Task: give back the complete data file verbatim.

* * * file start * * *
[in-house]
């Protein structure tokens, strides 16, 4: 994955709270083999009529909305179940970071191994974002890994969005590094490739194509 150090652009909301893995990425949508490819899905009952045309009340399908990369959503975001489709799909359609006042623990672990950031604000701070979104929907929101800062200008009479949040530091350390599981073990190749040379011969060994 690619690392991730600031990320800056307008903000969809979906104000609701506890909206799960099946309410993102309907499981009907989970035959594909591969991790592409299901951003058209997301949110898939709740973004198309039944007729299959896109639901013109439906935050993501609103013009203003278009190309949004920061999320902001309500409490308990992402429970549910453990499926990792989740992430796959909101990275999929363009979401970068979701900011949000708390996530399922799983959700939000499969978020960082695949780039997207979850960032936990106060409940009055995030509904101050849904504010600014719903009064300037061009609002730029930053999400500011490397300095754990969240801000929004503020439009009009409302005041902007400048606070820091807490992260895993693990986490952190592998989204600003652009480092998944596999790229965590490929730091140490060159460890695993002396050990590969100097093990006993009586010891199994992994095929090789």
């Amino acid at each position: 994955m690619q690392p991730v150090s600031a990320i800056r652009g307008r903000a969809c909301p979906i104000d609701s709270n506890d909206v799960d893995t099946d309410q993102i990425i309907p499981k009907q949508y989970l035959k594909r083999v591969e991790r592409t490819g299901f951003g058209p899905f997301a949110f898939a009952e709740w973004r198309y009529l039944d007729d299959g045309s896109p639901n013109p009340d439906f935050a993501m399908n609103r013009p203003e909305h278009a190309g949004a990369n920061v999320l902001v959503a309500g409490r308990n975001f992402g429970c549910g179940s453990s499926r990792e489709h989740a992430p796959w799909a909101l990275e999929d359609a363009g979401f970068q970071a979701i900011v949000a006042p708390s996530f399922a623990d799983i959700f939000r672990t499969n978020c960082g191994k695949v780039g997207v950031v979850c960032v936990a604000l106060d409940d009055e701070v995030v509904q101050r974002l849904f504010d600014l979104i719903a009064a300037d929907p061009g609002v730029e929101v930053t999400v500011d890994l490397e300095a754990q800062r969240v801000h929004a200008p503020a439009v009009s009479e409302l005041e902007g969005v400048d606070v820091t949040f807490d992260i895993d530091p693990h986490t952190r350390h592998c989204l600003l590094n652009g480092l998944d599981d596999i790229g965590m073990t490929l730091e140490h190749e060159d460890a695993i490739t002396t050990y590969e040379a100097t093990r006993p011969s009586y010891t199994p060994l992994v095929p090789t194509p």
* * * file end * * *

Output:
[in-house]
């Protein structure tokens, strides 16, 4: 994955709270083999009529909305179940970071191994974002890994969005590094490739194509 150090652009909301893995990425949508490819899905009952045309009340399908990369959503975001489709799909359609006042623990672990950031604000701070979104929907929101800062200008009479949040530091350390599981073990190749040379011969060994 690619690392991730600031990320800056307008903000969809979906104000609701506890909206799960099946309410993102309907499981009907989970035959594909591969991790592409299901951003058209997301949110898939709740973004198309039944007729299959896109639901013109439906935050993501609103013009203003278009190309949004920061999320902001309500409490308990992402429970549910453990499926990792989740992430796959909101990275999929363009979401970068979701900011949000708390996530399922799983959700939000499969978020960082695949780039997207979850960032936990106060409940009055995030509904101050849904504010600014719903009064300037061009609002730029930053999400500011490397300095754990969240801000929004503020439009009009409302005041902007400048606070820091807490992260895993693990986490952190592998989204600003652009480092998944596999790229965590490929730091140490060159460890695993002396050990590969100097093990006993009586010891199994992994095929090789």
């Amino acid at each position: 994955m690619q690392p991730v150090s600031a990320i800056r652009g307008r903000a969809c909301p979906i104000d609701s709270n506890d909206v799960d893995t099946d309410q993102i990425i309907p499981k009907q949508y989970l035959k594909r083999v591969e991790r592409t490819g299901f951003g058209p899905f997301a949110f898939a009952e709740w973004r198309y009529l039944d007729d299959g045309s896109p639901n013109p009340d439906f935050a993501m399908n609103r013009p203003e909305h278009a190309g949004a990369n920061v999320l902001v959503a309500g409490r308990n975001f992402g429970c549910g179940s453990s499926r990792e489709h989740a992430p796959w799909a909101l990275e999929d359609a363009g979401f970068q970071a979701i900011v949000a006042p708390s996530f399922a623990d799983i959700f939000r672990t499969n978020c960082g191994k695949v780039g997207v950031v979850c960032v936990a604000l106060d409940d009055e701070v995030v509904q101050r974002l849904f504010d600014l979104i719903a009064a300037d929907p061009g609002v730029e929101v930053t999400v500011d890994l490397e300095a754990q800062r969240v801000h929004a200008p503020a439009v009009s009479e409302l005041e902007g969005v400048d606070v820091t949040f807490d992260i895993d530091p693990h986490t952190r350390h592998c989204l600003l590094n652009g480092l998944d599981d596999i790229g965590m073990t490929l730091e140490h190749e060159d460890a695993i490739t002396t050990y590969e040379a100097t093990r006993p011969s009586y010891t199994p060994l992994v095929p090789t194509p």